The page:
Dr. BBQ needed a beer. Mission accomplished: A sip of Green Bench’s Dr. BBQ Pale Lager dispatched, he was ready to start the tour.
See that teal tufted couch against that wall? It’s like something from Girl & the Goat in Chicago. The wood behind the bar is all reclaimed. And over here? That big case? It’s all of his trophies. Well, some of his trophies. Dr. BBQ, a.k.a. Ray Lampe, has won more than 400 barbecue competitions.
The light fixtures are stunning blown-glass teardrops containing elaborate Edison bulbs. Were those Dr. BBQ’s idea?
"Are you kidding me? Heck no. I don’t know anything about that stuff." He’s not a fancy-pants guy, but he did seem eager to show off the tiki mugs in the shape of his visage, white flattop and conical white goatee included.
Monday night was one of several preview parties and "friends and family" evenings at Dr. BBQ in St. Petersburg’s Edge District at 1101 First Ave. S. On Wednesday, the restaurant opens to the public. It’s been a long time coming: I first reported about the collaboration between the celebrity Barbecue Hall of Famer and Roger and Suzanne Perry (of Datz, Dough and Roux) exactly two years ago. At the time, they were talking about artisanal barbecue and Lampe was saying things like, "Barbecue is the only truly American cuisine." It sounded like a Tampa Bay dream team doing something unprecedented.
And now, in the midst of other frenetic restaurant growth in St. Petersburg, here it is. On Monday night, Lampe was introducing his pitmaster Lee Jasper from Texas, who stood in the exhibition kitchen meticulously slicing house-made pastrami and brisket. But then Lampe throws this into the conversation casually: "We’ve got 23 vegan items on the menu."
At a barbecue restaurant? The party’s menu did have some anomalies: "mac-a-phoni," a mac-and-cheese spin with no pasta but hominy, hot as blazes with habanero queso and crunchy Flamin’ Hot Cheetos on top; kimchi fries; and gochujang sticky ribs.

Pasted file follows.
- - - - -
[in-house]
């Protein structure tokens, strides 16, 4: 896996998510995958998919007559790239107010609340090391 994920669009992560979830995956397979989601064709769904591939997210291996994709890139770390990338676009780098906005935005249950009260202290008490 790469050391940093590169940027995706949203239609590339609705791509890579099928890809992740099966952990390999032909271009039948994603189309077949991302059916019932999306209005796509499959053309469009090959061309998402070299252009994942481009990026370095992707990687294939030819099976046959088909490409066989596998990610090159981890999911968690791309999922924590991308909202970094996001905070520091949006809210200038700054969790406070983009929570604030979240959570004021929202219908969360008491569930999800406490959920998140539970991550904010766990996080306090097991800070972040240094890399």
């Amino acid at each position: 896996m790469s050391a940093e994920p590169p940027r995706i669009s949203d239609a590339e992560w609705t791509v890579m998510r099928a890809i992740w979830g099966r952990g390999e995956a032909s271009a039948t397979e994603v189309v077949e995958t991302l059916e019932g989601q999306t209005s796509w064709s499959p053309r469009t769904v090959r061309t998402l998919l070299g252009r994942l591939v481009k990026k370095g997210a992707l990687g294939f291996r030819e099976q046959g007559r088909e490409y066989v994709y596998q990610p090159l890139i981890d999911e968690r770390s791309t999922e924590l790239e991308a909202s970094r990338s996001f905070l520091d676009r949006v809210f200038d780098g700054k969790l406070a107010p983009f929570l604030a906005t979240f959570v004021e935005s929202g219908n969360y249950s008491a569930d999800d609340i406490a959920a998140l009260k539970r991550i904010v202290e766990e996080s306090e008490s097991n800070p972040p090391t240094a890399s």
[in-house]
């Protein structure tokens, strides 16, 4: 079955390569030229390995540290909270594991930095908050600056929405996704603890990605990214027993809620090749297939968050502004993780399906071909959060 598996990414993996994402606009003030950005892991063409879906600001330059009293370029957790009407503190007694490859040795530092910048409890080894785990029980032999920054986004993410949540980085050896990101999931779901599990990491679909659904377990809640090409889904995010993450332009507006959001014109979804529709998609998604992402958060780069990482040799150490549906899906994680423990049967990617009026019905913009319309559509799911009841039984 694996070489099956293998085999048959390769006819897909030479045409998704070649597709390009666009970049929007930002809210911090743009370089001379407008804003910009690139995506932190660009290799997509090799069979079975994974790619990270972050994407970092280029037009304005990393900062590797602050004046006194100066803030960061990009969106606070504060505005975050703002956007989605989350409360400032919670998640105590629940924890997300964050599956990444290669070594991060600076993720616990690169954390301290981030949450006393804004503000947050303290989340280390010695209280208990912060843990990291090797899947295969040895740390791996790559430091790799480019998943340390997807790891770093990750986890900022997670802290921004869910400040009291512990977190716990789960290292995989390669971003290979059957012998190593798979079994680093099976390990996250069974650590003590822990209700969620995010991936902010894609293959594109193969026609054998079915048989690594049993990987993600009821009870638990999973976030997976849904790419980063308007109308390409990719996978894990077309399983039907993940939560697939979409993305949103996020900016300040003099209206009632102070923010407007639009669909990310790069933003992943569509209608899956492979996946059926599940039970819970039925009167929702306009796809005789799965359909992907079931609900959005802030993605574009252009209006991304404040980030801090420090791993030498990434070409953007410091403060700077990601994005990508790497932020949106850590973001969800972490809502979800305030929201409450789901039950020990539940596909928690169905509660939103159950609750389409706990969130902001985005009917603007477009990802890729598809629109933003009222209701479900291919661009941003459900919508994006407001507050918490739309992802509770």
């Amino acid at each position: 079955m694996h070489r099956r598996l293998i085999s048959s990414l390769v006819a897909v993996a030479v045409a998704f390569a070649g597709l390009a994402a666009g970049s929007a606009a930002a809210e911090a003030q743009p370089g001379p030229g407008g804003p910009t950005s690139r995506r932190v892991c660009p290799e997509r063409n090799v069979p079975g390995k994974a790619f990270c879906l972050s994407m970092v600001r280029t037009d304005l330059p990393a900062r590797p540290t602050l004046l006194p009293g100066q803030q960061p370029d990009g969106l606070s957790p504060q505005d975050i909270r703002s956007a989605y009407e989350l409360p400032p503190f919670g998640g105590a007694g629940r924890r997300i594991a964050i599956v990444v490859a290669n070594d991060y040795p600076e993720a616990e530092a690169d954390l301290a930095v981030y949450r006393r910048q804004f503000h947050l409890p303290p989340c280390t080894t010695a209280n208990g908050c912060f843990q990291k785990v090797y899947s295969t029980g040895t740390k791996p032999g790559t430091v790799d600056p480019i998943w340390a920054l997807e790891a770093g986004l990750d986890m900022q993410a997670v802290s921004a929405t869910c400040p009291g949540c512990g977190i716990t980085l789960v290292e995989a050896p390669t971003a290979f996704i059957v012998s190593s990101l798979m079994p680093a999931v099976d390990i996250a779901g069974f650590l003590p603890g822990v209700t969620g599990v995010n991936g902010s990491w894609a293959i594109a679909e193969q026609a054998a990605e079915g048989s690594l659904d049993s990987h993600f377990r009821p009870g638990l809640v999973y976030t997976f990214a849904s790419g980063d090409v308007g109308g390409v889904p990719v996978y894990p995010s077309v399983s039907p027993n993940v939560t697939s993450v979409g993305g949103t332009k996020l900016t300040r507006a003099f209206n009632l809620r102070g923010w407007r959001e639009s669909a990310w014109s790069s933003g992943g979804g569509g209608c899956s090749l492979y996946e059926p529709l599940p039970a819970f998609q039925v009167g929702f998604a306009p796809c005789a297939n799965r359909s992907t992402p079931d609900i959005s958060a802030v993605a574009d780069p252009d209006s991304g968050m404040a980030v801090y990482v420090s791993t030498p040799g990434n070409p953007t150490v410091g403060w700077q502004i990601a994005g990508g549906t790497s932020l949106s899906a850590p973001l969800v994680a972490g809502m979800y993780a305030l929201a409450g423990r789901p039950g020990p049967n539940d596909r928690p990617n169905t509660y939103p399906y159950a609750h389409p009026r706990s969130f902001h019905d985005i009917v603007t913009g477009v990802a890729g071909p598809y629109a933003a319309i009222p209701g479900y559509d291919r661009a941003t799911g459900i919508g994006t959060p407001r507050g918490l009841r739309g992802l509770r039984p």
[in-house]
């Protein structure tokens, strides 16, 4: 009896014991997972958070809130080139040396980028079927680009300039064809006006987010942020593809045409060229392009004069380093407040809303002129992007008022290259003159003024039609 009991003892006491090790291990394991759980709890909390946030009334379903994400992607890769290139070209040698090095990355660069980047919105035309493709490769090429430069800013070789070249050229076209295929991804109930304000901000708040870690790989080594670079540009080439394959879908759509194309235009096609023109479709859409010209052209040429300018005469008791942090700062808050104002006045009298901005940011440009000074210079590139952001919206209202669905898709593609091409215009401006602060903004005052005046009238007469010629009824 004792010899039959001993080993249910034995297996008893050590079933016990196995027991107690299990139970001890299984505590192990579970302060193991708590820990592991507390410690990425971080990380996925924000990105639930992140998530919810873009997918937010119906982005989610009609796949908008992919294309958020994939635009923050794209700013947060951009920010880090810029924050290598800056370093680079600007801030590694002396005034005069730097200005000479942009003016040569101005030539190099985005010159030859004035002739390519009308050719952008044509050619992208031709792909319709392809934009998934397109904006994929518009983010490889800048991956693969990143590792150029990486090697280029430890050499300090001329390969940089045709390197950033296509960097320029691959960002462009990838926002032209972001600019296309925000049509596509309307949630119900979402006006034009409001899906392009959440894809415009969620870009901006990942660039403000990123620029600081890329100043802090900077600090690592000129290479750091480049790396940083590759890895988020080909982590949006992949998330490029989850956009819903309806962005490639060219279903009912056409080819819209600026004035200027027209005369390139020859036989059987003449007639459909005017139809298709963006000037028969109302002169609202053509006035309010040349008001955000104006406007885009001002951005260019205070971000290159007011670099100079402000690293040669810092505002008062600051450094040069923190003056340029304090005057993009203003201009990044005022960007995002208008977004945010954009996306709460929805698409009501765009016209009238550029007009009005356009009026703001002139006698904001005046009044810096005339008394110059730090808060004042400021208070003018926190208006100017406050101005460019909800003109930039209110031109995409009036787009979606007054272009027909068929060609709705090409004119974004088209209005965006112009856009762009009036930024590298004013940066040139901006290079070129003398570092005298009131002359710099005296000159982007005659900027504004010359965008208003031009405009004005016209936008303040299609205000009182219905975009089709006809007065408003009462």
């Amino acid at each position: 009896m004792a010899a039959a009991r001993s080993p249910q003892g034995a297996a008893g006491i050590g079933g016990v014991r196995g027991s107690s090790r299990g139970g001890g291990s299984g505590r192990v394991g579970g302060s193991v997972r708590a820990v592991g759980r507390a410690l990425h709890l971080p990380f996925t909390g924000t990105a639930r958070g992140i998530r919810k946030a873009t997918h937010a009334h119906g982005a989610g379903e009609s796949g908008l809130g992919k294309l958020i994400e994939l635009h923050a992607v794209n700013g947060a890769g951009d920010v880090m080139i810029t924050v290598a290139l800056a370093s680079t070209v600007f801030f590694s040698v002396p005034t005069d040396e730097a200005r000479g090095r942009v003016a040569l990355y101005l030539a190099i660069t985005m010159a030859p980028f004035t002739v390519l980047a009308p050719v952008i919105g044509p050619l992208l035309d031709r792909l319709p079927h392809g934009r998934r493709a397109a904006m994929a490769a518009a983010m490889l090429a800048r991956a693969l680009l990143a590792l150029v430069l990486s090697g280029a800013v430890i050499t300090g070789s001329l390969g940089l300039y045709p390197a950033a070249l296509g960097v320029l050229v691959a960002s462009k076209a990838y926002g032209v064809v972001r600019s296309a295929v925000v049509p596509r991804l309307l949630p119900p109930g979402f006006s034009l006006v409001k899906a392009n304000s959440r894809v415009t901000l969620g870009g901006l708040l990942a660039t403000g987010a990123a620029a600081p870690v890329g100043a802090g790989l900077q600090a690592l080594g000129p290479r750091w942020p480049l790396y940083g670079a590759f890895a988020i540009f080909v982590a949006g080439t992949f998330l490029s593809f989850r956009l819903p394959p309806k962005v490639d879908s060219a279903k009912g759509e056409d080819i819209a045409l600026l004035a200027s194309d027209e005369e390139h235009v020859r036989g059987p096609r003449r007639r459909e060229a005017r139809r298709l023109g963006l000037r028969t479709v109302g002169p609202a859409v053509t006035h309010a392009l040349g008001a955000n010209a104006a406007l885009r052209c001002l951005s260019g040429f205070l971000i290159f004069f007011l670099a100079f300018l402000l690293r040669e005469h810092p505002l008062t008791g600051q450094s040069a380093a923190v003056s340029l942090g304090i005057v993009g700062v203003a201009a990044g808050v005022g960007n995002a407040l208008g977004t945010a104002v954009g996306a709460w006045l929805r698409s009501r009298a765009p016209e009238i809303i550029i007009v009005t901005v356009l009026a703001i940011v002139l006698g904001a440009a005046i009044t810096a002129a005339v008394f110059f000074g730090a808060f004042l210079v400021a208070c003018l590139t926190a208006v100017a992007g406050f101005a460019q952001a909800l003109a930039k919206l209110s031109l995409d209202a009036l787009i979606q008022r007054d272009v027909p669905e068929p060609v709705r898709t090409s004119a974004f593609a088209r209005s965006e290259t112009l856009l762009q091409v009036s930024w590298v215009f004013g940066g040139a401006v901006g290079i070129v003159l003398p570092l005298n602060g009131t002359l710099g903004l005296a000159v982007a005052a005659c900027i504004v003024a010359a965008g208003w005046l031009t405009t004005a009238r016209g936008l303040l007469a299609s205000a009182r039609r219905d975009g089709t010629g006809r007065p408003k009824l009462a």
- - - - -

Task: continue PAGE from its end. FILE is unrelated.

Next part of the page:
Barbecue is going places, and Lampe is helping take it there. In recent years, barbecue has been represented on the World’s 50 Best Restaurants list and among James Beard Awards winners. Where traditionally pitmasters adopt a particular and distinctive style (there’s Kansas City or Memphis, South Carolina or Texas, and so forth), Dr. BBQ is casting a wide ’cue net, freestyling and interpreting regional styles.
There are some elements of strict tradition, however. On Monday night, executives from Certified Angus Beef were on hand, their product a key anchor at the restaurant, as was Jack Daniel’s Tennessee Whiskey. (Suzanne Perry, looking eerily comfortable in a coonskin cap on the second-floor balcony, might have been sipping one of the evening’s signature Jack n’ Cola cocktails.)
Restaurant openings are a uniquely chaotic way to experience an eatery — Instagram influencers snapping pics, servers making valiant attempts to explain dishes unfamiliar to them, wadded up paper napkins proliferating and noise levels rising. Even through the din of hundreds of revelers, it was easy to see that, for the foreseeable future, the doctor is in.
Contact Laura Reiley at email@example.com or (727) 892-2293. Follow @lreiley.